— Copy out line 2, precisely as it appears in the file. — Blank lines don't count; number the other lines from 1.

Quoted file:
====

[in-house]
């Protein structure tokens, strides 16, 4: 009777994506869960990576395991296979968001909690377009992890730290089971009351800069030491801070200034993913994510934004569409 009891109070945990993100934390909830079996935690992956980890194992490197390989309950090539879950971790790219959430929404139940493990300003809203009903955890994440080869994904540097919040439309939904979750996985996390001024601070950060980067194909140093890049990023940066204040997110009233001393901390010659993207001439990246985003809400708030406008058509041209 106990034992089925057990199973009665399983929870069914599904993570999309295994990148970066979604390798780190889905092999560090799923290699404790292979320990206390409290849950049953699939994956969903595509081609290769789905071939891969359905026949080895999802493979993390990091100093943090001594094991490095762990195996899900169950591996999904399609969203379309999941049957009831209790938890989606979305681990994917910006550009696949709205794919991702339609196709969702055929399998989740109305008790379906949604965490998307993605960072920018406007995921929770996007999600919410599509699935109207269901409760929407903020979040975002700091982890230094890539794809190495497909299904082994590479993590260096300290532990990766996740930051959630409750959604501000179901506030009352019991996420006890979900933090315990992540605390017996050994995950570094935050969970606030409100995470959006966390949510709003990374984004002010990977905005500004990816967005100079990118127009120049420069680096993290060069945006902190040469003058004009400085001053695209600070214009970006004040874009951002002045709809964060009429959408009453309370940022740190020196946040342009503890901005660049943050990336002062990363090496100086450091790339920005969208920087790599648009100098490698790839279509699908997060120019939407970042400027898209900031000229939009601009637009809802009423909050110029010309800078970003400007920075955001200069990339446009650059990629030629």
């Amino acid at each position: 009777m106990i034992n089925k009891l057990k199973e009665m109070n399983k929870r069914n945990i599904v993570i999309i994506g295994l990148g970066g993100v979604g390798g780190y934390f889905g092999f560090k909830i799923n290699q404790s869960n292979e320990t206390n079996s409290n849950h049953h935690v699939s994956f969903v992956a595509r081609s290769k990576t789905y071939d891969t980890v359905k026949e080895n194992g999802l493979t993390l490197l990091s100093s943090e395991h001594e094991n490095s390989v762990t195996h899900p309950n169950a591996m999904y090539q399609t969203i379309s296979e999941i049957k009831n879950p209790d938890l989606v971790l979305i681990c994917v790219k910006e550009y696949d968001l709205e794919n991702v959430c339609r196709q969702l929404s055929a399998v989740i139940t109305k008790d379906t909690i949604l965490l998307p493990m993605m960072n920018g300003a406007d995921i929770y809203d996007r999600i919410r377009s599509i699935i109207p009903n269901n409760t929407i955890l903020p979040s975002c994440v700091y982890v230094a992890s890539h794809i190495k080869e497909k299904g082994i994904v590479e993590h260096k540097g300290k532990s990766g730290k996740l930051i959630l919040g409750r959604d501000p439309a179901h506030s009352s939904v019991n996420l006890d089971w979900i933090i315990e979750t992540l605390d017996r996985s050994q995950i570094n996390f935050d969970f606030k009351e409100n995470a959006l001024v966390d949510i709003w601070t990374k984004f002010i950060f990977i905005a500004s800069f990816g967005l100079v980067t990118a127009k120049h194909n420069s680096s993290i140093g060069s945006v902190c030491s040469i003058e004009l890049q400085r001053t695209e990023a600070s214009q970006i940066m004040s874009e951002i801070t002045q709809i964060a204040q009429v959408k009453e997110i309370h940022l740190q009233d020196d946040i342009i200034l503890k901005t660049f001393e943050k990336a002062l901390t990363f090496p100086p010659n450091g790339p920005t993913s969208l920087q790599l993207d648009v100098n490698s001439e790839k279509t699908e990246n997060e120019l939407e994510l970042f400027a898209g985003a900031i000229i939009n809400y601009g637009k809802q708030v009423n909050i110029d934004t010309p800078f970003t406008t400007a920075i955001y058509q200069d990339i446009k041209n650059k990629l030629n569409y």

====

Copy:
């Protein structure tokens, strides 16, 4: 009777994506869960990576395991296979968001909690377009992890730290089971009351800069030491801070200034993913994510934004569409 009891109070945990993100934390909830079996935690992956980890194992490197390989309950090539879950971790790219959430929404139940493990300003809203009903955890994440080869994904540097919040439309939904979750996985996390001024601070950060980067194909140093890049990023940066204040997110009233001393901390010659993207001439990246985003809400708030406008058509041209 106990034992089925057990199973009665399983929870069914599904993570999309295994990148970066979604390798780190889905092999560090799923290699404790292979320990206390409290849950049953699939994956969903595509081609290769789905071939891969359905026949080895999802493979993390990091100093943090001594094991490095762990195996899900169950591996999904399609969203379309999941049957009831209790938890989606979305681990994917910006550009696949709205794919991702339609196709969702055929399998989740109305008790379906949604965490998307993605960072920018406007995921929770996007999600919410599509699935109207269901409760929407903020979040975002700091982890230094890539794809190495497909299904082994590479993590260096300290532990990766996740930051959630409750959604501000179901506030009352019991996420006890979900933090315990992540605390017996050994995950570094935050969970606030409100995470959006966390949510709003990374984004002010990977905005500004990816967005100079990118127009120049420069680096993290060069945006902190040469003058004009400085001053695209600070214009970006004040874009951002002045709809964060009429959408009453309370940022740190020196946040342009503890901005660049943050990336002062990363090496100086450091790339920005969208920087790599648009100098490698790839279509699908997060120019939407970042400027898209900031000229939009601009637009809802009423909050110029010309800078970003400007920075955001200069990339446009650059990629030629």